As a parent, the question of whether it’s wrong to nurse your baby to sleep may have crossed your mind. In this blog post, I dive into the biological aspects that make nursing to sleep a natural and beneficial practice for both you and your baby.
Sleep-Inducing Hormones in Breast Milk
Evening breast milk contains higher levels of sleep-inducing hormones like tryptophan, serotonin, and melatonin. Tryptophan is crucial for brain development, while serotonin regulates circadian rhythms. Melatonin, which helps regulate sleep-wake cycles, isn’t produced by babies until around twelve to sixteen weeks after birth. Nursing to sleep and during the night exposes your baby to these hormones, promoting comfort and potentially alleviating symptoms of colic.
Proprioceptive Stimulation and Calming Effect To Nurse Your Baby To Sleep
The sucking action during breastfeeding provides proprioceptive stimulation through the muscles of the tongue, cheeks, lips, and jaw. This activates the vagus nerve, inducing a calming effect. Additionally, the sucking action releases sleep-inducing hormones such as cholecystokinin (CCK), contributing to relaxation and sleepiness for both baby and mother.
Nighttime Prolactin Production
Prolactin, essential for milk supply, follows a circadian rhythm. Nighttime breast milk, especially in the early hours of the morning, contains higher levels of prolactin. Taking advantage of this natural occurrence can make nursing your baby to sleep a beneficial and biologically normal practice.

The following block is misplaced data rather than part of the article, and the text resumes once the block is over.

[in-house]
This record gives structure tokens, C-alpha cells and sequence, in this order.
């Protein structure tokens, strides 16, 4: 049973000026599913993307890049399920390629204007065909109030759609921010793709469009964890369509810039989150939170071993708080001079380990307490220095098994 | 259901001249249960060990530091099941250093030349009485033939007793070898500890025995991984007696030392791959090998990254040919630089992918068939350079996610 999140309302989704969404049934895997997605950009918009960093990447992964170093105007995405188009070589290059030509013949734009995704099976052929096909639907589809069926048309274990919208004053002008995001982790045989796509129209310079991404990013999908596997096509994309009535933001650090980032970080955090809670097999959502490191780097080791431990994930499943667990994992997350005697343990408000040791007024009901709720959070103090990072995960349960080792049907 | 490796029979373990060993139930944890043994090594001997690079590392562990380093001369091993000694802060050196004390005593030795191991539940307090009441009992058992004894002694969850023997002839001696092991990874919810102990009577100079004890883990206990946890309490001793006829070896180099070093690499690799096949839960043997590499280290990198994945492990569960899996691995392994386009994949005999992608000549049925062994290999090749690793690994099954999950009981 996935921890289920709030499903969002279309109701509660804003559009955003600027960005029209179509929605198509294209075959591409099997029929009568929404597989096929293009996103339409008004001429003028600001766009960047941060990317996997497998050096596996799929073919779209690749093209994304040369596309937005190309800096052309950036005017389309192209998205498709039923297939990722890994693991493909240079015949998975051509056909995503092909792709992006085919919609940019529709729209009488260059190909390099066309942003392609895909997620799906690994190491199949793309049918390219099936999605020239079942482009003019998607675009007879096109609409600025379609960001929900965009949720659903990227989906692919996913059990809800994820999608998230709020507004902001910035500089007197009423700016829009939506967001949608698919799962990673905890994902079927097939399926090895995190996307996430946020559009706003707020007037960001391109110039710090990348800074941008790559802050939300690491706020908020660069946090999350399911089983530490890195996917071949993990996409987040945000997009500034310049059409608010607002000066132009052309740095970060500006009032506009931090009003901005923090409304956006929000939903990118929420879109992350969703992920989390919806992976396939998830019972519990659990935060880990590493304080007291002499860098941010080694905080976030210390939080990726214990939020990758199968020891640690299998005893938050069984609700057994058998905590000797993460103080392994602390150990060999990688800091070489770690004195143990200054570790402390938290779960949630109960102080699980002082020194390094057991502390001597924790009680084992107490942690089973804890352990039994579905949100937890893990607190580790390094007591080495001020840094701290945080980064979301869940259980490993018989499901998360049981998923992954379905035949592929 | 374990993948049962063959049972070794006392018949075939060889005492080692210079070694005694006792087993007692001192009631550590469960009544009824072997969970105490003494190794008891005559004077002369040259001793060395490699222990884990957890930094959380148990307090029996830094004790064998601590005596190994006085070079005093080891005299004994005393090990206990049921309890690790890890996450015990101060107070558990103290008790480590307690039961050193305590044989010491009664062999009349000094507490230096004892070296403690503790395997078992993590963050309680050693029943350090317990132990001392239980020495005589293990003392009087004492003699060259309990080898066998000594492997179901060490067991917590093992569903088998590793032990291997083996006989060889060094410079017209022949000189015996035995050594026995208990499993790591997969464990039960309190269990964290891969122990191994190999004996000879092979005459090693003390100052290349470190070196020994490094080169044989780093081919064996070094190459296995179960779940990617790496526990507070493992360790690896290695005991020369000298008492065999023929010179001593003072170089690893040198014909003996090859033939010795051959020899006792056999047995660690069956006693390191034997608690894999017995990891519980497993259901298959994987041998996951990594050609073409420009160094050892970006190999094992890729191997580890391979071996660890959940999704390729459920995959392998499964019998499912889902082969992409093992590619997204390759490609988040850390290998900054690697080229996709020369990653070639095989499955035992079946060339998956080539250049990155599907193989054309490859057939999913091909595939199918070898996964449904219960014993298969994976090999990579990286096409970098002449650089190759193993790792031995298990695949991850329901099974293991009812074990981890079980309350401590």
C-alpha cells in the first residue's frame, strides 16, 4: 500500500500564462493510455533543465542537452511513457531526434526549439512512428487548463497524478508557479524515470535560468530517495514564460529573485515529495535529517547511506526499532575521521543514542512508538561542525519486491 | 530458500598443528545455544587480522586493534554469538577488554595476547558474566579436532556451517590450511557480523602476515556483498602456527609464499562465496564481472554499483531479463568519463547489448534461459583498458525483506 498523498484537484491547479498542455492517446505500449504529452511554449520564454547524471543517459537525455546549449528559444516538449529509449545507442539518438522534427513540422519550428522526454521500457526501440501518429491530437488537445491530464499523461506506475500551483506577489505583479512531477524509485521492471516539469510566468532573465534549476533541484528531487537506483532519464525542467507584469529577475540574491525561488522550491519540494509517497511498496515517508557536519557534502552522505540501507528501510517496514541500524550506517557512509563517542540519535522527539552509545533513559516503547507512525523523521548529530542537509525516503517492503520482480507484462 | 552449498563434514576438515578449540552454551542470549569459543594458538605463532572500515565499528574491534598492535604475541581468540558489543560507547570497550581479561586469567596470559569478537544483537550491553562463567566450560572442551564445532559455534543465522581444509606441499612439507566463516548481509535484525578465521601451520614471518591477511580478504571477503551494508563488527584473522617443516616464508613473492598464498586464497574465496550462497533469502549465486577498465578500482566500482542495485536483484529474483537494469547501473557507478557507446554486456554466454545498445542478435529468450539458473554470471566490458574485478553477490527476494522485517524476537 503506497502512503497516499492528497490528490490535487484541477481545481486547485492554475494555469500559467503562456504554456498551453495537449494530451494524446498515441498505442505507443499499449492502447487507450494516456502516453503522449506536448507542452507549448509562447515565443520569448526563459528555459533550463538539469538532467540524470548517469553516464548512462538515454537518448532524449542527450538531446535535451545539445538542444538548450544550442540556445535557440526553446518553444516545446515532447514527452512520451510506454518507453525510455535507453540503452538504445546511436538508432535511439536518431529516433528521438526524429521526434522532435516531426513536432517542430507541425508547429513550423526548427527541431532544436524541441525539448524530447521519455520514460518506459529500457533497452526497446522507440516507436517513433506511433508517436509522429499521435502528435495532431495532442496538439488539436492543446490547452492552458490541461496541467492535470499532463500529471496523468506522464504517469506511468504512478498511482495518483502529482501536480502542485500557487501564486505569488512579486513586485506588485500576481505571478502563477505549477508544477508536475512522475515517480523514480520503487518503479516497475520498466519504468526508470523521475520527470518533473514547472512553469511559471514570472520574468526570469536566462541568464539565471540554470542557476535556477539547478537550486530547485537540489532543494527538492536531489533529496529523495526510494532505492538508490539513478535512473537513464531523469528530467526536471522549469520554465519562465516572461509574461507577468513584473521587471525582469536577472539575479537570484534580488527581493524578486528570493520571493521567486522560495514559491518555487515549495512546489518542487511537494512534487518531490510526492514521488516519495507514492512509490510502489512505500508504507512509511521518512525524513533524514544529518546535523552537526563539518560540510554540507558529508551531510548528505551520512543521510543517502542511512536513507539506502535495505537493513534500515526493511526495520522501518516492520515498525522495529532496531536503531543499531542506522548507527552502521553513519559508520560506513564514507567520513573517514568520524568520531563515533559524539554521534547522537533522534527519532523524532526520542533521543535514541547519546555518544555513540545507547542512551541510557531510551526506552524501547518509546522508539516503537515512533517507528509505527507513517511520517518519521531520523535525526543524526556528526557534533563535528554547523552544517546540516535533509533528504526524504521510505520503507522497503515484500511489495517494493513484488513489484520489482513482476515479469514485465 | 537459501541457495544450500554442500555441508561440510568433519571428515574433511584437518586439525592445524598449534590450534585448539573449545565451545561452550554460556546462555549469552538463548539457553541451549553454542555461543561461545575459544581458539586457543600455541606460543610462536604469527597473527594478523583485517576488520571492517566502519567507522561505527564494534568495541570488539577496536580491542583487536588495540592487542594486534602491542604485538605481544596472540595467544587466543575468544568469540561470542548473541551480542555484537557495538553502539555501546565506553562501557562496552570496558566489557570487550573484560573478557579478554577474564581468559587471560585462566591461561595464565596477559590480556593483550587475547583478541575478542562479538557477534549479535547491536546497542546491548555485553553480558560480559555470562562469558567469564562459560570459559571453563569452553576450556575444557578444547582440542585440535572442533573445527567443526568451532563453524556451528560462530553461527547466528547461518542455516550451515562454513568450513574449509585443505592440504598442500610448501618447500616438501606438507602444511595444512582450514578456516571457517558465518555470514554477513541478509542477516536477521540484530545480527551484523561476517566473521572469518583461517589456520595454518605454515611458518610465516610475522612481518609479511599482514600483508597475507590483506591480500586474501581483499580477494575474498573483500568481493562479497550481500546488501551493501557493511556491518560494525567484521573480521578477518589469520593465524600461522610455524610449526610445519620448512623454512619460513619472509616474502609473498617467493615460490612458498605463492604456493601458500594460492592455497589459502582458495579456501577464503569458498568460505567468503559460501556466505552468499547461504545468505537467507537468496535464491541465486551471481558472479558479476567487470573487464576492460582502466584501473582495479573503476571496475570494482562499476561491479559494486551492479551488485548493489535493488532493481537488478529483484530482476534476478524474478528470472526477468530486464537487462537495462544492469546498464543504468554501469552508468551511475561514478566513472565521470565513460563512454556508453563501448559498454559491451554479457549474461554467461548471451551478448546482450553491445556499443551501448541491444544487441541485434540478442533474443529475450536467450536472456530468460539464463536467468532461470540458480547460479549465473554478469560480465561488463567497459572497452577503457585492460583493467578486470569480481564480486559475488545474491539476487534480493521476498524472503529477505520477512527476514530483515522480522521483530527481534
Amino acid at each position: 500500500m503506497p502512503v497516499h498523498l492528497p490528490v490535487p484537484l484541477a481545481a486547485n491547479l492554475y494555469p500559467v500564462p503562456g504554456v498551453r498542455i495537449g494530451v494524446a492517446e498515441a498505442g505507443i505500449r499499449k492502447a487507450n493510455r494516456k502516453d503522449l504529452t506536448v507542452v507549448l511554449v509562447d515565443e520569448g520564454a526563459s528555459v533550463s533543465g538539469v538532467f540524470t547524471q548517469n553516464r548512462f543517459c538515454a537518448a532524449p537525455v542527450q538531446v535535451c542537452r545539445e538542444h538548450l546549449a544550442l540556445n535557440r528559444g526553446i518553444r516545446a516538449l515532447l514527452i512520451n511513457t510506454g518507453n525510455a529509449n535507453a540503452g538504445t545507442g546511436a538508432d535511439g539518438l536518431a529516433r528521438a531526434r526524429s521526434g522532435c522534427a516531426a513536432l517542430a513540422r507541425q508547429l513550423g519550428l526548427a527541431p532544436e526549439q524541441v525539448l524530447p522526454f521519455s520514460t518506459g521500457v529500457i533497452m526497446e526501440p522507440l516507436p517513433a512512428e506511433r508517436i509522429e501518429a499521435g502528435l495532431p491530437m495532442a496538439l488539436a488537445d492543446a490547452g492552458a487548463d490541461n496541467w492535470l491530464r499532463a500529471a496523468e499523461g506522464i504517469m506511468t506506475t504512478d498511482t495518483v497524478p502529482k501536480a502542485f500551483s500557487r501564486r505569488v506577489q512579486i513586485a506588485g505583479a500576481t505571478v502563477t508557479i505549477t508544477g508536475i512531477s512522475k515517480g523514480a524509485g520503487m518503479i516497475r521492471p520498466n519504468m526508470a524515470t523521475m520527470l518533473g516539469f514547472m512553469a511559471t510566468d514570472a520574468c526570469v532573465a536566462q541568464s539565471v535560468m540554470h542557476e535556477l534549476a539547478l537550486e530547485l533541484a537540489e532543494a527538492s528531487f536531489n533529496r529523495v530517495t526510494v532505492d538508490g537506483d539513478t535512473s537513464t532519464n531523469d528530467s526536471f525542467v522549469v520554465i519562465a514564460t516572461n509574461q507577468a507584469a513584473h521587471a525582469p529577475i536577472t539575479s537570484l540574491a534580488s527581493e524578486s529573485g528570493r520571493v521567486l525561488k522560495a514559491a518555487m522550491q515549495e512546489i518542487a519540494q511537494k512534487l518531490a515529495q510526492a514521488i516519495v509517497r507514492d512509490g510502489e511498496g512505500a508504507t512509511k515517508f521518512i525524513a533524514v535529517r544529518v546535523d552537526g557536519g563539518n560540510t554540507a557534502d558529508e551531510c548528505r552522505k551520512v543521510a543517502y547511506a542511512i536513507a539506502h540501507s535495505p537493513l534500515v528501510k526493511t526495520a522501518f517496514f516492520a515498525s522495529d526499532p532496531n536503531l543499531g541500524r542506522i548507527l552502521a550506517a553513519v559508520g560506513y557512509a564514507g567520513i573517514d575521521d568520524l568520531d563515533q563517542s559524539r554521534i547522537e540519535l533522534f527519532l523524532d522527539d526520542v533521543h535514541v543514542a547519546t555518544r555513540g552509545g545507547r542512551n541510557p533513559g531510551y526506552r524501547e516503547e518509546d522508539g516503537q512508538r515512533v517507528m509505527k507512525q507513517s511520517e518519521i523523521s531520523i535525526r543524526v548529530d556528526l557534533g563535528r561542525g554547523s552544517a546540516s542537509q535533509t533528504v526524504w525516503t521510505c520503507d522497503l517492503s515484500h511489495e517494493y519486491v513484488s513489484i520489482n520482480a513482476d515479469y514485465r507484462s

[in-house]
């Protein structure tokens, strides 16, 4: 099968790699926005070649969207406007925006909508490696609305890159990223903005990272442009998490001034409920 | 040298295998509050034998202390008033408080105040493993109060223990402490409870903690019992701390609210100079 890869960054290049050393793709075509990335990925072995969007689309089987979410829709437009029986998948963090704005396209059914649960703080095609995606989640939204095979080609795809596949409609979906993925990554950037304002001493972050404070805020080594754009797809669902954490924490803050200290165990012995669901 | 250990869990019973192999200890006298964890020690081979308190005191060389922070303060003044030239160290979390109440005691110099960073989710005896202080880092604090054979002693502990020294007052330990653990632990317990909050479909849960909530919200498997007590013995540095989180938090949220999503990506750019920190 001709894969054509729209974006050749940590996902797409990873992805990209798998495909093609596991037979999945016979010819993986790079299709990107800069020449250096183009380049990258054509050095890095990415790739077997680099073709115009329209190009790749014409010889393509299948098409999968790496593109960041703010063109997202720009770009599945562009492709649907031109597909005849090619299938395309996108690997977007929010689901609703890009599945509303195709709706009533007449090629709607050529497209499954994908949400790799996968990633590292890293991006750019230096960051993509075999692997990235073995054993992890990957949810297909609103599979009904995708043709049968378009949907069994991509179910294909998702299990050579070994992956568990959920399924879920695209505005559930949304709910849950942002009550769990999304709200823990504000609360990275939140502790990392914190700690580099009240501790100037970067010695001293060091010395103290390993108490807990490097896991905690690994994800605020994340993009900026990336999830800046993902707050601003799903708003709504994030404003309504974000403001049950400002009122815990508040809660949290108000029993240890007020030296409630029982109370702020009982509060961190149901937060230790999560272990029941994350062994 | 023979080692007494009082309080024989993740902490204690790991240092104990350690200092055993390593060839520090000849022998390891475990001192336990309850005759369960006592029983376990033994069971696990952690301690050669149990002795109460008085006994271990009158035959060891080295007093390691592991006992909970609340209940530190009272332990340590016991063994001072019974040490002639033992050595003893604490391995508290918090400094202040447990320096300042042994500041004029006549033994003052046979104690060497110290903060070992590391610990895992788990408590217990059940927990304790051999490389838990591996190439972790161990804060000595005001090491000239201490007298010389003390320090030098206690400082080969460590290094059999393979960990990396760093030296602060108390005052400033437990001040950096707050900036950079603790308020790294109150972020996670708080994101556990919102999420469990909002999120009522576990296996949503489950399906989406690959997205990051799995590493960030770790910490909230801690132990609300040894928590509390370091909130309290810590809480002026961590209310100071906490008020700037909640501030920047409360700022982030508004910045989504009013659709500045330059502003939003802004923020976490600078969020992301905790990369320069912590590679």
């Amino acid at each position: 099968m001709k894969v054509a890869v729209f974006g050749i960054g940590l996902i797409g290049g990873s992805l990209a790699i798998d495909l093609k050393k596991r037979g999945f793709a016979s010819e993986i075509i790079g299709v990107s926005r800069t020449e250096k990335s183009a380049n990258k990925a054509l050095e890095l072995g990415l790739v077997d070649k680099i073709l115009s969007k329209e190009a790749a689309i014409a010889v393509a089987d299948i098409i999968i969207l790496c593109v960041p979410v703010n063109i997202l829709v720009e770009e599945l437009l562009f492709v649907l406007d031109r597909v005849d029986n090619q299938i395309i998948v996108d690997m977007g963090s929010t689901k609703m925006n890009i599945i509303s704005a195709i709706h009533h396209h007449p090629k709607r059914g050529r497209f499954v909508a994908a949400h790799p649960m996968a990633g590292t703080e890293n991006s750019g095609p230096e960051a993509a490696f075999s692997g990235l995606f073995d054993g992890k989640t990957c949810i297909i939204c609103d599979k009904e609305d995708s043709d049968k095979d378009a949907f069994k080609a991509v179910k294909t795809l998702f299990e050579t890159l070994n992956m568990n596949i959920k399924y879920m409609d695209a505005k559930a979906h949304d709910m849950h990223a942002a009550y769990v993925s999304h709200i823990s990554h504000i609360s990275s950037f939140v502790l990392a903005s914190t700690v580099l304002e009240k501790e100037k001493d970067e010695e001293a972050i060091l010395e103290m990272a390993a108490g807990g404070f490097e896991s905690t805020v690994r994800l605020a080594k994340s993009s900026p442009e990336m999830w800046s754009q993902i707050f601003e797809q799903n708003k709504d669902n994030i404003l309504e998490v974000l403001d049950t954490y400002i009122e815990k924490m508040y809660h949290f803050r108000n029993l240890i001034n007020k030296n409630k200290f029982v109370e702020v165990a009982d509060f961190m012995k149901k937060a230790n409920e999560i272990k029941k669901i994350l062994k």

Potential Protection Against SIDS
Breastfeeding at night might offer protection against Sudden Infant Death Syndrome (SIDS). The theory suggests that breastfed infants wake more frequently, spending more time in lighter stages of sleep, which could be a protective factor against SIDS.
Sleep Benefits for Breastfeeding Mothers
Contrary to the assumption that nursing your baby throughout the night leads to less sleep, research indicates that exclusively breastfeeding mothers report more hours of sleep, better physical health, more energy, and lower rates of depression. While they may wake more frequently, the nature of their sleep is often lighter, and they tend to fall back asleep faster.
So, as I end this blog, have you answered your question? Are you still asking yourself: Is it wrong to nurse my baby to sleep? In light of these biological reasons, you can now understand why nursing your baby to sleep is not wrong or somehow a bad habit.
Instead, it aligns with the natural rhythms of both baby and mother. If this practice is working well for you and your baby, there’s no need to feel pressured to change it. However, if you find that either you don’t enjoy it anymore or it is no longer working for your baby, then it’s time to make changes. Stay tuned for our next blog, where I’ll explore how to gently transition away from nursing to sleep.
Thank you for reading today’s blog! If you prefer to watch, here’s a video discussing if It Is Okay To Nurse Your Baby To Sleep. In this video, I debunk this question once and for all and walk you through 4 reasons why nursing to sleep is biologically normal.
Make sure to check out my FREE Sleepy-Time Success Checklist to help you optimize your day, so that you can optimize your baby’s sleep at night! It’s a great way to get started in improving your baby’s sleep in a nurturing and understanding way.
You can also join a group of other Mamas just like you in my free group Sleep Deprived Mama’s Holistic + Heart Centered Support and let’s make a difference together!